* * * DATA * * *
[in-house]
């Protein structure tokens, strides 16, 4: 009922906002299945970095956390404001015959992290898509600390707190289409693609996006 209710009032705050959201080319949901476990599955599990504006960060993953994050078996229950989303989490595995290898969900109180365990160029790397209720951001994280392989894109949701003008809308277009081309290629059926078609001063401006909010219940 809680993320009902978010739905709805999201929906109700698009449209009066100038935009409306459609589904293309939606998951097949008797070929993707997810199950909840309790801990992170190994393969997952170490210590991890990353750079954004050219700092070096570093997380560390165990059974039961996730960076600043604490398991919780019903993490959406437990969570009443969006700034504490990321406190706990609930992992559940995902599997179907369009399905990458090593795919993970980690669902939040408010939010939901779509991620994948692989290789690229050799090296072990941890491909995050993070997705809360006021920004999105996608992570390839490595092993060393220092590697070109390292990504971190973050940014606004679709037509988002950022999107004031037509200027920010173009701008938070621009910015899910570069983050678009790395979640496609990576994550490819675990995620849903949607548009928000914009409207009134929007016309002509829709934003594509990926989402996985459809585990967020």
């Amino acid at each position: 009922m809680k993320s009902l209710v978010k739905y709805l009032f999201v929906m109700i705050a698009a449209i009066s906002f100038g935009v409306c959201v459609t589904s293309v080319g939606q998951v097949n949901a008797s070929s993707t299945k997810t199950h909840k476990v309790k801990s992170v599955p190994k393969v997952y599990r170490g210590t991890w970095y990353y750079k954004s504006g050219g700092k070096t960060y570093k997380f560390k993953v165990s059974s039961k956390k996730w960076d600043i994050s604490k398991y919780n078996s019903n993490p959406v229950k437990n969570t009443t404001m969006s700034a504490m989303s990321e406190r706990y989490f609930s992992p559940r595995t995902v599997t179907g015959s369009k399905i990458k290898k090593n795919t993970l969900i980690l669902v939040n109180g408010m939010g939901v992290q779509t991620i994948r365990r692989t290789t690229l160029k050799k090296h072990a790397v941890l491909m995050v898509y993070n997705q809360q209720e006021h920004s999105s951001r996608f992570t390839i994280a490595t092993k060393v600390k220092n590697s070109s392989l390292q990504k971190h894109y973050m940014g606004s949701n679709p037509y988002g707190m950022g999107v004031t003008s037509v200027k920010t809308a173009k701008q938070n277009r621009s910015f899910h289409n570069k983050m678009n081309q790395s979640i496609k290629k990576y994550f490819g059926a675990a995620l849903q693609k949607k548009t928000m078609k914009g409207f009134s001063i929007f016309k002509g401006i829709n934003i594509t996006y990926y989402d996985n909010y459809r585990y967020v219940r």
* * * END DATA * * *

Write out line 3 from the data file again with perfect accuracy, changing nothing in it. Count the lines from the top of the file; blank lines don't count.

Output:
């Amino acid at each position: 009922m809680k993320s009902l209710v978010k739905y709805l009032f999201v929906m109700i705050a698009a449209i009066s906002f100038g935009v409306c959201v459609t589904s293309v080319g939606q998951v097949n949901a008797s070929s993707t299945k997810t199950h909840k476990v309790k801990s992170v599955p190994k393969v997952y599990r170490g210590t991890w970095y990353y750079k954004s504006g050219g700092k070096t960060y570093k997380f560390k993953v165990s059974s039961k956390k996730w960076d600043i994050s604490k398991y919780n078996s019903n993490p959406v229950k437990n969570t009443t404001m969006s700034a504490m989303s990321e406190r706990y989490f609930s992992p559940r595995t995902v599997t179907g015959s369009k399905i990458k290898k090593n795919t993970l969900i980690l669902v939040n109180g408010m939010g939901v992290q779509t991620i994948r365990r692989t290789t690229l160029k050799k090296h072990a790397v941890l491909m995050v898509y993070n997705q809360q209720e006021h920004s999105s951001r996608f992570t390839i994280a490595t092993k060393v600390k220092n590697s070109s392989l390292q990504k971190h894109y973050m940014g606004s949701n679709p037509y988002g707190m950022g999107v004031t003008s037509v200027k920010t809308a173009k701008q938070n277009r621009s910015f899910h289409n570069k983050m678009n081309q790395s979640i496609k290629k990576y994550f490819g059926a675990a995620l849903q693609k949607k548009t928000m078609k914009g409207f009134s001063i929007f016309k002509g401006i829709n934003i594509t996006y990926y989402d996985n909010y459809r585990y967020v219940r």